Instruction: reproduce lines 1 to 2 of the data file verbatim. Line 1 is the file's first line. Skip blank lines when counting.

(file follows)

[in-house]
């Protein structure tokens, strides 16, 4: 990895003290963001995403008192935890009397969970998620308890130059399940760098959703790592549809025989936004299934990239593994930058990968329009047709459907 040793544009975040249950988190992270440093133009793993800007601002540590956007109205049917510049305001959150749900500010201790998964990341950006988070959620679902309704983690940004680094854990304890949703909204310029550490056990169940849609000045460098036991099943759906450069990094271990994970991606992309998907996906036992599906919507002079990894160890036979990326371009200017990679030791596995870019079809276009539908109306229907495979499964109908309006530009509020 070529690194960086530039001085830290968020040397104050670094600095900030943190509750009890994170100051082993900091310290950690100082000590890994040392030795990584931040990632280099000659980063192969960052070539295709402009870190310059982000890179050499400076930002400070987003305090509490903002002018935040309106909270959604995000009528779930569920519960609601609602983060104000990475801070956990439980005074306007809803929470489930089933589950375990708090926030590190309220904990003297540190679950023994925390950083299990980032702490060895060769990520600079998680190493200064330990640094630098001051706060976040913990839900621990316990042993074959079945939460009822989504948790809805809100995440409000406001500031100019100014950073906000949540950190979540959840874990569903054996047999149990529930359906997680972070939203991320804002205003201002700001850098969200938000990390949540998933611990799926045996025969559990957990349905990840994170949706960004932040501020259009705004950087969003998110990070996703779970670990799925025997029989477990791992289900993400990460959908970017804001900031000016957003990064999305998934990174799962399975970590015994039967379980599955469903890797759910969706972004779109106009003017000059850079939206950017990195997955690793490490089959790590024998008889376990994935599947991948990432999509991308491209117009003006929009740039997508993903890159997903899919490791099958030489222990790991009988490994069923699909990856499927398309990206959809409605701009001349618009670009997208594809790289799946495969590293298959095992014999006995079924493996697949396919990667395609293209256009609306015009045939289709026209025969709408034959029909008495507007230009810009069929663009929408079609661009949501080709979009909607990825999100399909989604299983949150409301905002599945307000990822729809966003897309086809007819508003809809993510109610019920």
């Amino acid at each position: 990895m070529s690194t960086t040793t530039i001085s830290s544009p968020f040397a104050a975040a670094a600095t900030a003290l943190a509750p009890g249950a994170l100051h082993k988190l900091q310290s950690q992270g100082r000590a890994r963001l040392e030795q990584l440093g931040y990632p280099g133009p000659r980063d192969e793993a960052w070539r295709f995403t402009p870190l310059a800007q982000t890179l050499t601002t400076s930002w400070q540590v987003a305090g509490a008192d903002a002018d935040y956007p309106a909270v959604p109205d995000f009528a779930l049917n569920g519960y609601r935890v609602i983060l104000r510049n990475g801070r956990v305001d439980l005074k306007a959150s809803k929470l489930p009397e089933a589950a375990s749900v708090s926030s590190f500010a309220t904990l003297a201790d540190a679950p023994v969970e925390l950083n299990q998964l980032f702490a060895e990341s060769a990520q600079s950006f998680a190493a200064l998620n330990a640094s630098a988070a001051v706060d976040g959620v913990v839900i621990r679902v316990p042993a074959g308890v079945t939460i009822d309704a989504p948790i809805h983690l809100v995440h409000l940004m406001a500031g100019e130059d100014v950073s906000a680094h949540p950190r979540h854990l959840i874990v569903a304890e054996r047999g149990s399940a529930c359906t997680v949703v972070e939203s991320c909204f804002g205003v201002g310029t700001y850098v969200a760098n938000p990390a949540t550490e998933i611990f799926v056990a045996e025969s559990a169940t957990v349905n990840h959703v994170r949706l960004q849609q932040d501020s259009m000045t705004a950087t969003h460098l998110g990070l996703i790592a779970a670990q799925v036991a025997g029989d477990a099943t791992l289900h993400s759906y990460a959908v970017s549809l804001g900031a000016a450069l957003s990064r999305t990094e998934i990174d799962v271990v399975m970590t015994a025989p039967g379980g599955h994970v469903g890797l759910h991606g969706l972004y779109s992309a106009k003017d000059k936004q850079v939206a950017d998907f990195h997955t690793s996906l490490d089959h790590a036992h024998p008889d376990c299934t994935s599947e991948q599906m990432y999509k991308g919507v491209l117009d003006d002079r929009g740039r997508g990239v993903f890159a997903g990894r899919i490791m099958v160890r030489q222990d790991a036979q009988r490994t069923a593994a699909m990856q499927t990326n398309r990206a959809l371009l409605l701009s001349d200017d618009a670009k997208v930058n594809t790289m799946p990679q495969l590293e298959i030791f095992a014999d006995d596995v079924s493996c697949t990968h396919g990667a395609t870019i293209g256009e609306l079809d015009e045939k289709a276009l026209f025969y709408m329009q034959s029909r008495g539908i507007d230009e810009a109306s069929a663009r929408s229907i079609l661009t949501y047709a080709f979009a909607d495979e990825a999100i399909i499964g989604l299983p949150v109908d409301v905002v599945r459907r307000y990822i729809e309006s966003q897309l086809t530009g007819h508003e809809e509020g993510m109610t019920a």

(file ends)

[in-house]
């Protein structure tokens, strides 16, 4: 990895003290963001995403008192935890009397969970998620308890130059399940760098959703790592549809025989936004299934990239593994930058990968329009047709459907 040793544009975040249950988190992270440093133009793993800007601002540590956007109205049917510049305001959150749900500010201790998964990341950006988070959620679902309704983690940004680094854990304890949703909204310029550490056990169940849609000045460098036991099943759906450069990094271990994970991606992309998907996906036992599906919507002079990894160890036979990326371009200017990679030791596995870019079809276009539908109306229907495979499964109908309006530009509020 070529690194960086530039001085830290968020040397104050670094600095900030943190509750009890994170100051082993900091310290950690100082000590890994040392030795990584931040990632280099000659980063192969960052070539295709402009870190310059982000890179050499400076930002400070987003305090509490903002002018935040309106909270959604995000009528779930569920519960609601609602983060104000990475801070956990439980005074306007809803929470489930089933589950375990708090926030590190309220904990003297540190679950023994925390950083299990980032702490060895060769990520600079998680190493200064330990640094630098001051706060976040913990839900621990316990042993074959079945939460009822989504948790809805809100995440409000406001500031100019100014950073906000949540950190979540959840874990569903054996047999149990529930359906997680972070939203991320804002205003201002700001850098969200938000990390949540998933611990799926045996025969559990957990349905990840994170949706960004932040501020259009705004950087969003998110990070996703779970670990799925025997029989477990791992289900993400990460959908970017804001900031000016957003990064999305998934990174799962399975970590015994039967379980599955469903890797759910969706972004779109106009003017000059850079939206950017990195997955690793490490089959790590024998008889376990994935599947991948990432999509991308491209117009003006929009740039997508993903890159997903899919490791099958030489222990790991009988490994069923699909990856499927398309990206959809409605701009001349618009670009997208594809790289799946495969590293298959095992014999006995079924493996697949396919990667395609293209256009609306015009045939289709026209025969709408034959029909008495507007230009810009069929663009929408079609661009949501080709979009909607990825999100399909989604299983949150409301905002599945307000990822729809966003897309086809007819508003809809993510109610019920």